Chicago After the Teachers Union Strike

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Chicago After the Teachers Union Strike

The seven-day Chicago Teachers Union (CTU) strike last fall is long over, but fallout from it is ongoing. Chicago Public Schools (CPS) faces a $1 billion budget deficit, partially fueled by teacher salary increases agreed to in order to end the strike. The district will close 50 schools, including about 10% of all elementary schools. The Chicago school closings are the largest in American history.

As a result of the school shutdowns, 663 employees will be laid off, including teachers, teaching assistants, and bus aides. Those to be laid off include 420 tenured teachers whose performance is rated satisfactory or unsatisfactory. The union contract allows teachers who are rated excellent or superior to be reassigned within the district (Chicago Tribune, 6-15-13).

Despite facing massive budget deficits, Mayor Rahm Emanuel gave CTU teachers salary increases in order to settle the strike. The union accepted raises of 17% for teachers, although they had asked for a 30% increase. Chicago teachers are among the highest paid in the nation.

Recently re-elected CTU union president Karen Lewis points to many reasons for Chicago’s failing schools, but the Chicago teachers union isn’t among them. Lewis was the less-radical candidate in the union election. A faction of the union was unhappy with Lewis, claiming that she failed to gain sufficient rewards to teachers before ending the strike.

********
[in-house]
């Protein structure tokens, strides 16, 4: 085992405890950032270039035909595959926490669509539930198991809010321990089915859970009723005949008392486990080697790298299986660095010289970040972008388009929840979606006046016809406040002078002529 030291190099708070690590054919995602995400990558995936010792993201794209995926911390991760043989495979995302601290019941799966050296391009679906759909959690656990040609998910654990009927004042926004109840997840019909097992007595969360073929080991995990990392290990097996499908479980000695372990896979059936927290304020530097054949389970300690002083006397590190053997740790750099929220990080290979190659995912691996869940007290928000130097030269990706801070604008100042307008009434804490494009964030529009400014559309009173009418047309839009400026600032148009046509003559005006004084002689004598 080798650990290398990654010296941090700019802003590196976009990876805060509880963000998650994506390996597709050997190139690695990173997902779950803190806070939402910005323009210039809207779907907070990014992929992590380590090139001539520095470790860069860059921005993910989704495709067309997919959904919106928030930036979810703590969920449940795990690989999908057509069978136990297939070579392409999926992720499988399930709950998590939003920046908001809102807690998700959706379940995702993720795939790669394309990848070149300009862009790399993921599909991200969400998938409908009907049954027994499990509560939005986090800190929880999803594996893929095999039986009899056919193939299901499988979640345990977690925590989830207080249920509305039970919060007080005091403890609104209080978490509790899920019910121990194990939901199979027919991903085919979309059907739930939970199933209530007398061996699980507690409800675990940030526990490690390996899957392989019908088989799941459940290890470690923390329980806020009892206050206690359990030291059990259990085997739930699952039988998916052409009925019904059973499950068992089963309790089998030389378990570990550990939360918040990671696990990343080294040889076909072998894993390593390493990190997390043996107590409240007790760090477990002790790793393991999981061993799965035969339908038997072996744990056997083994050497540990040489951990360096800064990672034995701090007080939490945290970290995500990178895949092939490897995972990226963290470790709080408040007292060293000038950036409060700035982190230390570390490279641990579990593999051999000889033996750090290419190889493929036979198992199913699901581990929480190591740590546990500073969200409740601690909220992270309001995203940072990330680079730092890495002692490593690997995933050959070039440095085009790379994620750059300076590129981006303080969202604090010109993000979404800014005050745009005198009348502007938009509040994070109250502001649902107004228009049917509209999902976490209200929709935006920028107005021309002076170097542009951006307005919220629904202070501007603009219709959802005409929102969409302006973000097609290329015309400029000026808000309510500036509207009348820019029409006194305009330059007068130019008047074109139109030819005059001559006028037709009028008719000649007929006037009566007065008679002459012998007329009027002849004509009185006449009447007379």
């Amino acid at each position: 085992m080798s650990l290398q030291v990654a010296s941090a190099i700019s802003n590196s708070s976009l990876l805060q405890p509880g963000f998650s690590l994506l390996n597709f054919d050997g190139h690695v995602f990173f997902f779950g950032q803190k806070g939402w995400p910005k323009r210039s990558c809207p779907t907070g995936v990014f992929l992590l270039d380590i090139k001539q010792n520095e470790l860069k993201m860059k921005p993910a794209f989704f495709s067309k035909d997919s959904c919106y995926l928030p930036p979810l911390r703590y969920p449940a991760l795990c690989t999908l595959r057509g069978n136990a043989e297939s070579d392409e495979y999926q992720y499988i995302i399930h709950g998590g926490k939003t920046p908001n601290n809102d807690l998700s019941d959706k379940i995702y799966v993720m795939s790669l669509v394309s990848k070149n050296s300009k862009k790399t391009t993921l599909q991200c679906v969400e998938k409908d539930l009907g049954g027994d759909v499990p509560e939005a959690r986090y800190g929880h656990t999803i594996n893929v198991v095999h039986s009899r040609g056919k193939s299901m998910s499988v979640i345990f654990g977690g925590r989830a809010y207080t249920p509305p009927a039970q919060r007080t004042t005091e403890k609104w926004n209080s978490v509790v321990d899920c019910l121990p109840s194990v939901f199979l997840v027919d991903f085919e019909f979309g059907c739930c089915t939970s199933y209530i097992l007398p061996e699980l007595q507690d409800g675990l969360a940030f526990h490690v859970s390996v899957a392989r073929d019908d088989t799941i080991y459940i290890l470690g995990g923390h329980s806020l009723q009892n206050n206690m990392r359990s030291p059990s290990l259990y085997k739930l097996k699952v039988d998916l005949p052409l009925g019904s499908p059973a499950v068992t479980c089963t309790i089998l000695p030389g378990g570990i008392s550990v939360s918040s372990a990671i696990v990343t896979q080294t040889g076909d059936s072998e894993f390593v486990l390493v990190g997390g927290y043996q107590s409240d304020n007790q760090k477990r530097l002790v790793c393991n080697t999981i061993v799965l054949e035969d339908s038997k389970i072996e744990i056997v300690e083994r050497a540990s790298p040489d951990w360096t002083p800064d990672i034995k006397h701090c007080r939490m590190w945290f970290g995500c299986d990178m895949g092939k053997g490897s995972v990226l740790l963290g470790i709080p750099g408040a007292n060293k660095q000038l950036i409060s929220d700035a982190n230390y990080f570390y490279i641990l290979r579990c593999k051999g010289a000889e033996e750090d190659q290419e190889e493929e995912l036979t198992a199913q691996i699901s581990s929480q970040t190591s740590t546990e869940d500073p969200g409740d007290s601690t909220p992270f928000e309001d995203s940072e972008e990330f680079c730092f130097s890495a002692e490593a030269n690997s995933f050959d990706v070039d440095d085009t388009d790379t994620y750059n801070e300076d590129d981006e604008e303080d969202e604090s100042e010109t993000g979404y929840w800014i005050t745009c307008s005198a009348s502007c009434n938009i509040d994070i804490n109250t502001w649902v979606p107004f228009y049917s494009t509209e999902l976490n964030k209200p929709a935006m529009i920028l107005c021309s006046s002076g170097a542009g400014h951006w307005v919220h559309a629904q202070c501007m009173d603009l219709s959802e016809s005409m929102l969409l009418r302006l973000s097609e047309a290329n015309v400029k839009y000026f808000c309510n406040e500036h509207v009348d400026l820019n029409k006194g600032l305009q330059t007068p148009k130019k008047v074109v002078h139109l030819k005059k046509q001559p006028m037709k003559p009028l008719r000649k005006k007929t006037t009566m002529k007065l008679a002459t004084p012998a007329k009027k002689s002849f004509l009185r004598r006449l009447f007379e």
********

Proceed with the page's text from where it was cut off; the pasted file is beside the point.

Lewis and the CTU have filed three lawsuits against the city of Chicago over the school closings. The CTU claims that the closings are motivated by racial discrimination. The union also blames charter school proliferation for school closures, although the popularity of charter schools is a direct result of traditional public schools’ failure to educate students. National Assessment of Educational Progress results show that in 2011, only about 20% of Chicago 4th-graders could do math at grade level and only about 18% were reading at grade level.

Lewis said in a June 18 speech to the City Club of Chicago, “Rich, white people think they know what’s in the best interest of children of African Americans and Latinos — no matter what the parent’s income or education level.” According to Lewis, the antidote to poor education in Chicago is: progressive taxation; ending corporate tax subsidies and loopholes; higher property taxes; and enactment of a financial transactions tax and a commuter tax (Chicago Tribune, 6-19-13).

Commenting on Lewis’s City Club speech, the Education Action Group (EAG) wrote:

Some audience members must have been wondering if they were listening to the same union leader who, last September, led a teachers strike that forced the nearly bankrupt school district into doling out roughly $220 million in pay raises.

That money will have to come from somewhere else in CPS’s budget — probably student programs and activities. That means Lewis’s greedy CTU deserves some blame for the district’s woes.